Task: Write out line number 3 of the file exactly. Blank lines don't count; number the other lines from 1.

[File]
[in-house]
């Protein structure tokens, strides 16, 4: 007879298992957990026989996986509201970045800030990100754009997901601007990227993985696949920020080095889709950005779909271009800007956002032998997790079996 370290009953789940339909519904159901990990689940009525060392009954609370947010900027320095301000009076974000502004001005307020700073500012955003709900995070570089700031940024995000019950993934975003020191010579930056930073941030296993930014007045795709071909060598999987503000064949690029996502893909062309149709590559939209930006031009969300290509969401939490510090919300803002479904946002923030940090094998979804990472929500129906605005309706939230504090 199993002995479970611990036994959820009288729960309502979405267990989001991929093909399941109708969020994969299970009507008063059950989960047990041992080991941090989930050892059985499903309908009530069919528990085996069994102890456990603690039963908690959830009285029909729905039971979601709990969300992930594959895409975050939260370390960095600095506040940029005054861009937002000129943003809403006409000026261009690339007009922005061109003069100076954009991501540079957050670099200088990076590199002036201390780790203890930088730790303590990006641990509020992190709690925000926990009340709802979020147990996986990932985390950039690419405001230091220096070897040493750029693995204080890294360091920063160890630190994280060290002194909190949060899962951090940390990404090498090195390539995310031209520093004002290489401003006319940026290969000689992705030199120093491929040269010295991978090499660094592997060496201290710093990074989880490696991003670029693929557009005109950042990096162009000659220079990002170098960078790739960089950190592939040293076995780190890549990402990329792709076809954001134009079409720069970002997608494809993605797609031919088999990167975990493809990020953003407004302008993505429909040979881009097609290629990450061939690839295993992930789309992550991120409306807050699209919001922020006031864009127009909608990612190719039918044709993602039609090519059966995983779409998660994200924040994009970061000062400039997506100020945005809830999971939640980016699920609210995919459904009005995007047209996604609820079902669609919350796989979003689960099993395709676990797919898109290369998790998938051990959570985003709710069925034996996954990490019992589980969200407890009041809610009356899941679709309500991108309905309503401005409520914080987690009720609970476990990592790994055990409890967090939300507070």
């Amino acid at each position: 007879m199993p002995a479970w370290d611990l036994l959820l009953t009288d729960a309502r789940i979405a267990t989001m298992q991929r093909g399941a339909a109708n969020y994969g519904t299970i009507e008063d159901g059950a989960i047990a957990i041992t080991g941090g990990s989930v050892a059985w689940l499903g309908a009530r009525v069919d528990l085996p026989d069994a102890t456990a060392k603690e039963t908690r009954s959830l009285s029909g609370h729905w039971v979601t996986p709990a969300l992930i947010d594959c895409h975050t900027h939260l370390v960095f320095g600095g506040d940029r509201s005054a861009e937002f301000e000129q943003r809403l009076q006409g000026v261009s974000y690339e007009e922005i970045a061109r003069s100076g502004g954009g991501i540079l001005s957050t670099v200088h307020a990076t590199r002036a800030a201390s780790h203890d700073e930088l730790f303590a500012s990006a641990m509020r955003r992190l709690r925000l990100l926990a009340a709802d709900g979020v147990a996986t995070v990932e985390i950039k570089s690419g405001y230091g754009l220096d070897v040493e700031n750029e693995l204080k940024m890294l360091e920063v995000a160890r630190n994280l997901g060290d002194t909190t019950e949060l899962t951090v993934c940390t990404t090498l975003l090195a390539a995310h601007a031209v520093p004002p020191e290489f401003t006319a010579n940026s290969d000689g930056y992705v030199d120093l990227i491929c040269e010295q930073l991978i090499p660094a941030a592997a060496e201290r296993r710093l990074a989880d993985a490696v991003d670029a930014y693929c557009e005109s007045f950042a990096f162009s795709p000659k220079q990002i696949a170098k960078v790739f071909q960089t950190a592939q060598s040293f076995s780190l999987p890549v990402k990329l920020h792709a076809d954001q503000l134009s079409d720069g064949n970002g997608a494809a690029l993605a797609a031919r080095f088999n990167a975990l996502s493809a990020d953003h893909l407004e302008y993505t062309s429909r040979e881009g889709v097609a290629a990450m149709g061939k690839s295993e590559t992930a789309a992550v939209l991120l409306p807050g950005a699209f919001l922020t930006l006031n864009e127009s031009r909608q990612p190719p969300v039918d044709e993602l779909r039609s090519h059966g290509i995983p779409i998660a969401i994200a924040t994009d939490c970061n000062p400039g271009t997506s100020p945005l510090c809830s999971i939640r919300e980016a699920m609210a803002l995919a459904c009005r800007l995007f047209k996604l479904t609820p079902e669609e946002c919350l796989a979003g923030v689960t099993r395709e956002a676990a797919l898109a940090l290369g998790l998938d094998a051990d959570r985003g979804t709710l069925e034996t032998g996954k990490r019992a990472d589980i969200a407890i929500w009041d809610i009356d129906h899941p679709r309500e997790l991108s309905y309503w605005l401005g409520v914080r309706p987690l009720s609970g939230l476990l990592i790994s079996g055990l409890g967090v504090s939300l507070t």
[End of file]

């Amino acid at each position: 007879m199993p002995a479970w370290d611990l036994l959820l009953t009288d729960a309502r789940i979405a267990t989001m298992q991929r093909g399941a339909a109708n969020y994969g519904t299970i009507e008063d159901g059950a989960i047990a957990i041992t080991g941090g990990s989930v050892a059985w689940l499903g309908a009530r009525v069919d528990l085996p026989d069994a102890t456990a060392k603690e039963t908690r009954s959830l009285s029909g609370h729905w039971v979601t996986p709990a969300l992930i947010d594959c895409h975050t900027h939260l370390v960095f320095g600095g506040d940029r509201s005054a861009e937002f301000e000129q943003r809403l009076q006409g000026v261009s974000y690339e007009e922005i970045a061109r003069s100076g502004g954009g991501i540079l001005s957050t670099v200088h307020a990076t590199r002036a800030a201390s780790h203890d700073e930088l730790f303590a500012s990006a641990m509020r955003r992190l709690r925000l990100l926990a009340a709802d709900g979020v147990a996986t995070v990932e985390i950039k570089s690419g405001y230091g754009l220096d070897v040493e700031n750029e693995l204080k940024m890294l360091e920063v995000a160890r630190n994280l997901g060290d002194t909190t019950e949060l899962t951090v993934c940390t990404t090498l975003l090195a390539a995310h601007a031209v520093p004002p020191e290489f401003t006319a010579n940026s290969d000689g930056y992705v030199d120093l990227i491929c040269e010295q930073l991978i090499p660094a941030a592997a060496e201290r296993r710093l990074a989880d993985a490696v991003d670029a930014y693929c557009e005109s007045f950042a990096f162009s795709p000659k220079q990002i696949a170098k960078v790739f071909q960089t950190a592939q060598s040293f076995s780190l999987p890549v990402k990329l920020h792709a076809d954001q503000l134009s079409d720069g064949n970002g997608a494809a690029l993605a797609a031919r080095f088999n990167a975990l996502s493809a990020d953003h893909l407004e302008y993505t062309s429909r040979e881009g889709v097609a290629a990450m149709g061939k690839s295993e590559t992930a789309a992550v939209l991120l409306p807050g950005a699209f919001l922020t930006l006031n864009e127009s031009r909608q990612p190719p969300v039918d044709e993602l779909r039609s090519h059966g290509i995983p779409i998660a969401i994200a924040t994009d939490c970061n000062p400039g271009t997506s100020p945005l510090c809830s999971i939640r919300e980016a699920m609210a803002l995919a459904c009005r800007l995007f047209k996604l479904t609820p079902e669609e946002c919350l796989a979003g923030v689960t099993r395709e956002a676990a797919l898109a940090l290369g998790l998938d094998a051990d959570r985003g979804t709710l069925e034996t032998g996954k990490r019992a990472d589980i969200a407890i929500w009041d809610i009356d129906h899941p679709r309500e997790l991108s309905y309503w605005l401005g409520v914080r309706p987690l009720s609970g939230l476990l990592i790994s079996g055990l409890g967090v504090s939300l507070t």